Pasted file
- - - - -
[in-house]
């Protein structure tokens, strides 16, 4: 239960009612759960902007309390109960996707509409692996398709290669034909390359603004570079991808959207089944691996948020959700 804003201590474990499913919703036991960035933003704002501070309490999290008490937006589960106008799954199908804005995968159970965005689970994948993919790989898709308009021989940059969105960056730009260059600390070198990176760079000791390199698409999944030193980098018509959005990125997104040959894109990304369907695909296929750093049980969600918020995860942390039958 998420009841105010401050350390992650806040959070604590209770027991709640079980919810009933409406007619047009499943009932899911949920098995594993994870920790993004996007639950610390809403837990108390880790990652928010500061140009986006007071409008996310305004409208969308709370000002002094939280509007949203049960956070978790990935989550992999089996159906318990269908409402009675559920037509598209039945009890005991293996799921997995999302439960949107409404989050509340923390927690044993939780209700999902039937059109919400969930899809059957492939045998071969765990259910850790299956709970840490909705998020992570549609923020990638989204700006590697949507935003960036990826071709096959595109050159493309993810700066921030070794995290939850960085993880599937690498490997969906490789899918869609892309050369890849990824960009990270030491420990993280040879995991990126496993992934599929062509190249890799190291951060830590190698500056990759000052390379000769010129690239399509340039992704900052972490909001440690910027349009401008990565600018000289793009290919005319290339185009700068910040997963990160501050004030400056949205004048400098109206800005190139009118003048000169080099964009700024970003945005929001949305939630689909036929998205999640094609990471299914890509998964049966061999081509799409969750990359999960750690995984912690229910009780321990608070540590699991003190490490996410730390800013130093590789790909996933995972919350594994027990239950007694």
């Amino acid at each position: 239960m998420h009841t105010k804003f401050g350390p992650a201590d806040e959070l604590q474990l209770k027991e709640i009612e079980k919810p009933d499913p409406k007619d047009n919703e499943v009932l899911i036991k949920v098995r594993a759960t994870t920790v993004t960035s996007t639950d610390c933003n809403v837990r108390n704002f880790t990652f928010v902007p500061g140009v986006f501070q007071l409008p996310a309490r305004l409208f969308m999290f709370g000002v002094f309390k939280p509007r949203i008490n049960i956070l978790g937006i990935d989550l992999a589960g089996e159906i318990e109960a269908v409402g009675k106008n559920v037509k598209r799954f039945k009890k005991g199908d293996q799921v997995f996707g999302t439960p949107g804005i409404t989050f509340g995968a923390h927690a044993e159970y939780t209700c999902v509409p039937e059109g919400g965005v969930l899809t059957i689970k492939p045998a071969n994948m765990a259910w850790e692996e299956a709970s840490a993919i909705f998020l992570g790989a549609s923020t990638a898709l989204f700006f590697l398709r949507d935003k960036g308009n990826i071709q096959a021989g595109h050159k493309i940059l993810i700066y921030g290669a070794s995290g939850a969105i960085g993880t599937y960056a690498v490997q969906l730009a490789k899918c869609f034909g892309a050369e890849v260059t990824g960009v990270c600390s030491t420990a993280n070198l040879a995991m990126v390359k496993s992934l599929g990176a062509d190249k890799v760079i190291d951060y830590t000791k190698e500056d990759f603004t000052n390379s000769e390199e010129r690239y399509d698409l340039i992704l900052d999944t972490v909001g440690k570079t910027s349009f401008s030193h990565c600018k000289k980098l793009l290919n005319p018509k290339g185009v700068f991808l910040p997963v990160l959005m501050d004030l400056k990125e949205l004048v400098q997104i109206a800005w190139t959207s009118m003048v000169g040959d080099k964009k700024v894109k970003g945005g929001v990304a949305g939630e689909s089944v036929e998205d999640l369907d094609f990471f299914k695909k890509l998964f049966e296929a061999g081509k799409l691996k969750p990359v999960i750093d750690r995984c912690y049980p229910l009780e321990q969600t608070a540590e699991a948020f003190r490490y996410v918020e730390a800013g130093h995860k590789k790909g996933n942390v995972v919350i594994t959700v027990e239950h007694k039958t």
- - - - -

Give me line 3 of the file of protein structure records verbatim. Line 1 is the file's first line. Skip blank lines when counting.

């Amino acid at each position: 239960m998420h009841t105010k804003f401050g350390p992650a201590d806040e959070l604590q474990l209770k027991e709640i009612e079980k919810p009933d499913p409406k007619d047009n919703e499943v009932l899911i036991k949920v098995r594993a759960t994870t920790v993004t960035s996007t639950d610390c933003n809403v837990r108390n704002f880790t990652f928010v902007p500061g140009v986006f501070q007071l409008p996310a309490r305004l409208f969308m999290f709370g000002v002094f309390k939280p509007r949203i008490n049960i956070l978790g937006i990935d989550l992999a589960g089996e159906i318990e109960a269908v409402g009675k106008n559920v037509k598209r799954f039945k009890k005991g199908d293996q799921v997995f996707g999302t439960p949107g804005i409404t989050f509340g995968a923390h927690a044993e159970y939780t209700c999902v509409p039937e059109g919400g965005v969930l899809t059957i689970k492939p045998a071969n994948m765990a259910w850790e692996e299956a709970s840490a993919i909705f998020l992570g790989a549609s923020t990638a898709l989204f700006f590697l398709r949507d935003k960036g308009n990826i071709q096959a021989g595109h050159k493309i940059l993810i700066y921030g290669a070794s995290g939850a969105i960085g993880t599937y960056a690498v490997q969906l730009a490789k899918c869609f034909g892309a050369e890849v260059t990824g960009v990270c600390s030491t420990a993280n070198l040879a995991m990126v390359k496993s992934l599929g990176a062509d190249k890799v760079i190291d951060y830590t000791k190698e500056d990759f603004t000052n390379s000769e390199e010129r690239y399509d698409l340039i992704l900052d999944t972490v909001g440690k570079t910027s349009f401008s030193h990565c600018k000289k980098l793009l290919n005319p018509k290339g185009v700068f991808l910040p997963v990160l959005m501050d004030l400056k990125e949205l004048v400098q997104i109206a800005w190139t959207s009118m003048v000169g040959d080099k964009k700024v894109k970003g945005g929001v990304a949305g939630e689909s089944v036929e998205d999640l369907d094609f990471f299914k695909k890509l998964f049966e296929a061999g081509k799409l691996k969750p990359v999960i750093d750690r995984c912690y049980p229910l009780e321990q969600t608070a540590e699991a948020f003190r490490y996410v918020e730390a800013g130093h995860k590789k790909g996933n942390v995972v919350i594994t959700v027990e239950h007694k039958t």